Have you ever wondered why people become addicts? Here’s 13 different stories from now-recovered addicts.
There are as many reasons why addicts started using as there are addicts. Every addict has their own story, their own understanding of the world, and their own causes for their addiction.
Researchers have yet to point to a single defining factor to determine whether or not someone becomes an alcoholic. Current understanding describes the cause of addiction as a combination of both biological and environmental factors.
Biological factors refer to anything that happens before birth, particularly the genes that were passed down when we were born. There is no “addiction gene” but research has shown some individuals to be seemingly more predisposed to addiction than their counterparts.
Environmental factors refer to anything that happens after birth, such as the family you were raised by, the location you grew up in, or the school you attended. Most of these factors are not controllable, especially while young, but do contribute to the development of alcoholism. Other environmental factors include economic or employment status.
Again, there is no single determining factor that decides whether or not someone will become an addict. But every addict has their reasoning for why they started. Find out below 13 reasons why 13 different addicts started using drugs.
1. My Parents Were Drug Addicts
I grew up in a home with parents who were either drinking or on drugs all the time. There was always an open beer can somewhere in the house. I think I took my first sip of beer when I was 5 or 6 when my dad asked me to get him a beer from the fridge.
Then when I was 11 I found out I was born addicted to heroin. My mom used while she was pregnant with me. Once I learned about that, I used any method I could to mentally escape from the family and house I was raised in.
2. My Brother Died of a Drug Overdose
I know, it doesn’t make sense. My brother died of an overdose so shouldn’t I be completely against drugs? He was 10 years older than me and died when I was 8. I never really had the chance to know him while he was alive.
It makes no sense to me either, but when I’m high on heroin I feel closer to my brother than I ever did in my life. It’s almost like something to bond with him over even though he isn’t here.
3. The Friends I Had at School
I hung out with all the kids my parents told me not to hang out with. And they told me not to for good reason because they were exactly how I was introduced to smoking weed and drinking beers on the weekends. We lived for the weekends during middle and high school, just trying to make it through until we could party as soon as Friday afternoon came around.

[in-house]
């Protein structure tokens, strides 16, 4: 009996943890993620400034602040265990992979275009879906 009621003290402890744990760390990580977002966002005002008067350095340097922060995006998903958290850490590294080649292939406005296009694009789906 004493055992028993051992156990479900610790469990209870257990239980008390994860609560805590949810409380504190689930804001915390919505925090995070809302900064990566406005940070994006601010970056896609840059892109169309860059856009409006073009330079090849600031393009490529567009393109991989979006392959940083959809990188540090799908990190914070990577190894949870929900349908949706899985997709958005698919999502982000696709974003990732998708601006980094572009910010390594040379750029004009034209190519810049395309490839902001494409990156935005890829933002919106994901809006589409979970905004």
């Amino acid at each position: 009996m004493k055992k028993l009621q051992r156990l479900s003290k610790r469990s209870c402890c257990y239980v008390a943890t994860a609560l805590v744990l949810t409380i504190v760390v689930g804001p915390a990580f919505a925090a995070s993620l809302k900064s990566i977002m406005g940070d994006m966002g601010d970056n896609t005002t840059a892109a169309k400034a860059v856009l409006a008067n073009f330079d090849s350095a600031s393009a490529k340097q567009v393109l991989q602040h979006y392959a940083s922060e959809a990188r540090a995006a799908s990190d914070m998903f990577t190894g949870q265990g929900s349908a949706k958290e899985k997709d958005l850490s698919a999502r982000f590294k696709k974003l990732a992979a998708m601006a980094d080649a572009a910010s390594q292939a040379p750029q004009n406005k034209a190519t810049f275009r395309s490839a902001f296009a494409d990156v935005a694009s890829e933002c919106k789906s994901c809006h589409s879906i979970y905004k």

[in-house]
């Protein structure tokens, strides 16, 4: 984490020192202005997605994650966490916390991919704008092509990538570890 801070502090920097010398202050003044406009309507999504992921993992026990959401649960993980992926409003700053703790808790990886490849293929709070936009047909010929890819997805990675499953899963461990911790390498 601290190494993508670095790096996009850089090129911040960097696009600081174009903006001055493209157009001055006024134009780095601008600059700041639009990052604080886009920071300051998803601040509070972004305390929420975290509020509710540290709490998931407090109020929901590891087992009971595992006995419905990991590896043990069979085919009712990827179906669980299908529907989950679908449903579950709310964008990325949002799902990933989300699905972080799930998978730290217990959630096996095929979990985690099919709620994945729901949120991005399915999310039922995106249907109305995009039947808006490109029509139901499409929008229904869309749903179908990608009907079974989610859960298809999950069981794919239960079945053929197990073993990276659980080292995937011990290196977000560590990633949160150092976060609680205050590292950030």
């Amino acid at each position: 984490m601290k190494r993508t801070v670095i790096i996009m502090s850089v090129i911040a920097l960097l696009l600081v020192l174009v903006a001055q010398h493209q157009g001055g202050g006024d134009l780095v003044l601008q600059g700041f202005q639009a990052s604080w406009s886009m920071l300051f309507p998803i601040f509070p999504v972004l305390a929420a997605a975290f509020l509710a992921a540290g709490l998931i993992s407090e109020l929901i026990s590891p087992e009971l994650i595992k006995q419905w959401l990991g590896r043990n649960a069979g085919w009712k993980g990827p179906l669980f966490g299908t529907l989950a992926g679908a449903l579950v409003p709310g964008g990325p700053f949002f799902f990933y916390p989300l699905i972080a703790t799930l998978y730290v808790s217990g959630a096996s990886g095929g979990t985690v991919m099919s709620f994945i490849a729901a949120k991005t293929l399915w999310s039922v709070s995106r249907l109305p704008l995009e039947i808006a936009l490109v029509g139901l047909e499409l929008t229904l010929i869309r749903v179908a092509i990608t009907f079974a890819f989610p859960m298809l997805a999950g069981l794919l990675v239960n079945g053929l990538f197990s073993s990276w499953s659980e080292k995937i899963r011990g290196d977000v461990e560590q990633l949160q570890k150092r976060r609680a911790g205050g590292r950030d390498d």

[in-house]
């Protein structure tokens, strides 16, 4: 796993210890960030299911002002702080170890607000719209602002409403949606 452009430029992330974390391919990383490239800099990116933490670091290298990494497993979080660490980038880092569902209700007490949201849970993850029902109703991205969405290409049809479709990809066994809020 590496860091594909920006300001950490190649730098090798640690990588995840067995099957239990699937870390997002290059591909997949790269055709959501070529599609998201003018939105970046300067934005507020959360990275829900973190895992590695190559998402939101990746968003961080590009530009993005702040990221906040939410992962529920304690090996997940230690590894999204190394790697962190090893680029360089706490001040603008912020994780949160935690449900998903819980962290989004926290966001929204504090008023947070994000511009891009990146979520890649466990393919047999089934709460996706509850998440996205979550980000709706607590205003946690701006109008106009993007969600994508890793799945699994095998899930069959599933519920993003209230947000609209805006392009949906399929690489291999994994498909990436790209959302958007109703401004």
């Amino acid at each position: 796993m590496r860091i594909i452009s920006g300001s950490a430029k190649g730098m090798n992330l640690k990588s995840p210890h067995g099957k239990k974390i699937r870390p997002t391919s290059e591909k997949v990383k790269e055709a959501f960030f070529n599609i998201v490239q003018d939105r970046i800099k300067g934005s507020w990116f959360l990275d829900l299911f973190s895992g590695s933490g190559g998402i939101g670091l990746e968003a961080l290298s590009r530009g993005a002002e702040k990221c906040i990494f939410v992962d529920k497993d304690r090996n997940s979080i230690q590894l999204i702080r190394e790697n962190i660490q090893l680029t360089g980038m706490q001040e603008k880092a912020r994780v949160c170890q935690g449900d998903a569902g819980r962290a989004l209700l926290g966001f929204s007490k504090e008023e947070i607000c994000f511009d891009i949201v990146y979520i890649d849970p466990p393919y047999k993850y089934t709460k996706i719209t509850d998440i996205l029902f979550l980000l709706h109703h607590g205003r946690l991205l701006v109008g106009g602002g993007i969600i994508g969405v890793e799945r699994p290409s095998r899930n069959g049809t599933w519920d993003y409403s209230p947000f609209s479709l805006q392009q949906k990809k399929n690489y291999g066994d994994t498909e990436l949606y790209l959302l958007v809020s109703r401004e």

4. I Wanted to Fit In
I was always the fat, nerdy guy while growing up. When my brother recruited me to sell weed to my middle school friends for him, suddenly I became incredibly popular. I was the guy who had the connection.
Anyone who wanted to have a good time came through me. I made more friends than I ever imagined I could have. It progressed to harder drugs as we realized how much money we could make. That’s how it started for me.
5. I Was Assaulted
I was sexually assaulted at a party in high school. I had only drunk 2 beers at the time and I wasn’t that drunk. The boy was so much bigger than me, though, and I couldn’t fight him off. I spent the next 20 years of my life trying never to remember that night again. To experience being violated like that is a feeling you can’t understand unless it’s something you’ve been through, too.
6. I Was Bored
This might be the worst excuse in the book. I have friends who started getting loaded because of family or financial difficulties. I was just bored. I had nothing better to do. A friend at school told me you could get high off of painkillers and I knew that my older brother had some from a wisdom tooth surgery.
I tried them out one night and was instantly hooked. Boredom, though. Can you believe that?
7. Financial Difficulties
I started drinking when I fell upon some financial difficulties. At first, it helped to relieve some of the frustration and stress of having very little money. Soon, though, it became a massive expense that only contributed further to my financial difficulties.